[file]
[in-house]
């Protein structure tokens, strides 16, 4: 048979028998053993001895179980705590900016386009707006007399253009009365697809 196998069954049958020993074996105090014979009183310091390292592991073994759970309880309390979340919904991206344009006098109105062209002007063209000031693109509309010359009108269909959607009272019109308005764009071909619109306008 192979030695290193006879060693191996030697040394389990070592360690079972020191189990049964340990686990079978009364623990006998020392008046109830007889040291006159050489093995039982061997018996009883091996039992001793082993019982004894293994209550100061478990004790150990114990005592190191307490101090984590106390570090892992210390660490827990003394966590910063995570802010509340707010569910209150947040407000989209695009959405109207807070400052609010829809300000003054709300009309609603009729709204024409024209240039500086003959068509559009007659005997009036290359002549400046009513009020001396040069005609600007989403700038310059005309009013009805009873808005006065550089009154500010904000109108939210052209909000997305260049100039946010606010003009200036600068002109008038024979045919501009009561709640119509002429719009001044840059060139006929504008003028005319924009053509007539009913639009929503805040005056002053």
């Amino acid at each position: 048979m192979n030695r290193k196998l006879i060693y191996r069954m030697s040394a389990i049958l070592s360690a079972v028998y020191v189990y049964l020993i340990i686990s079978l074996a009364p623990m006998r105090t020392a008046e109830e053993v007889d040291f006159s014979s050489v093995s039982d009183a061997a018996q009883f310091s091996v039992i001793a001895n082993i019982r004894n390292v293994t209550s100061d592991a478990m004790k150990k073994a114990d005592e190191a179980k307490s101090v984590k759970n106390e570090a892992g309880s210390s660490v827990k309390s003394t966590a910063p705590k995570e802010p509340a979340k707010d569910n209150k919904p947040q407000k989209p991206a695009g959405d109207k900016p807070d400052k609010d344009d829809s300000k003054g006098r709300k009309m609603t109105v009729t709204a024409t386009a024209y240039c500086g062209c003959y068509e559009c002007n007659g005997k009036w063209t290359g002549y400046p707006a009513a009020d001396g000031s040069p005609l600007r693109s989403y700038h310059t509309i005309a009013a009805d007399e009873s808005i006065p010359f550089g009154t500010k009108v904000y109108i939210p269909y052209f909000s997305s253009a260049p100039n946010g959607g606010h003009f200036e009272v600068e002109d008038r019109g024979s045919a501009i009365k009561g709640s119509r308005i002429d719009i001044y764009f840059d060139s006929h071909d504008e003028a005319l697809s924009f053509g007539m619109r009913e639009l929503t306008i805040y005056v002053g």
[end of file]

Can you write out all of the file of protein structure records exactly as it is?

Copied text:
[in-house]
């Protein structure tokens, strides 16, 4: 048979028998053993001895179980705590900016386009707006007399253009009365697809 196998069954049958020993074996105090014979009183310091390292592991073994759970309880309390979340919904991206344009006098109105062209002007063209000031693109509309010359009108269909959607009272019109308005764009071909619109306008 192979030695290193006879060693191996030697040394389990070592360690079972020191189990049964340990686990079978009364623990006998020392008046109830007889040291006159050489093995039982061997018996009883091996039992001793082993019982004894293994209550100061478990004790150990114990005592190191307490101090984590106390570090892992210390660490827990003394966590910063995570802010509340707010569910209150947040407000989209695009959405109207807070400052609010829809300000003054709300009309609603009729709204024409024209240039500086003959068509559009007659005997009036290359002549400046009513009020001396040069005609600007989403700038310059005309009013009805009873808005006065550089009154500010904000109108939210052209909000997305260049100039946010606010003009200036600068002109008038024979045919501009009561709640119509002429719009001044840059060139006929504008003028005319924009053509007539009913639009929503805040005056002053």
């Amino acid at each position: 048979m192979n030695r290193k196998l006879i060693y191996r069954m030697s040394a389990i049958l070592s360690a079972v028998y020191v189990y049964l020993i340990i686990s079978l074996a009364p623990m006998r105090t020392a008046e109830e053993v007889d040291f006159s014979s050489v093995s039982d009183a061997a018996q009883f310091s091996v039992i001793a001895n082993i019982r004894n390292v293994t209550s100061d592991a478990m004790k150990k073994a114990d005592e190191a179980k307490s101090v984590k759970n106390e570090a892992g309880s210390s660490v827990k309390s003394t966590a910063p705590k995570e802010p509340a979340k707010d569910n209150k919904p947040q407000k989209p991206a695009g959405d109207k900016p807070d400052k609010d344009d829809s300000k003054g006098r709300k009309m609603t109105v009729t709204a024409t386009a024209y240039c500086g062209c003959y068509e559009c002007n007659g005997k009036w063209t290359g002549y400046p707006a009513a009020d001396g000031s040069p005609l600007r693109s989403y700038h310059t509309i005309a009013a009805d007399e009873s808005i006065p010359f550089g009154t500010k009108v904000y109108i939210p269909y052209f909000s997305s253009a260049p100039n946010g959607g606010h003009f200036e009272v600068e002109d008038r019109g024979s045919a501009i009365k009561g709640s119509r308005i002429d719009i001044y764009f840059d060139s006929h071909d504008e003028a005319l697809s924009f053509g007539m619109r009913e639009l929503t306008i805040y005056v002053g």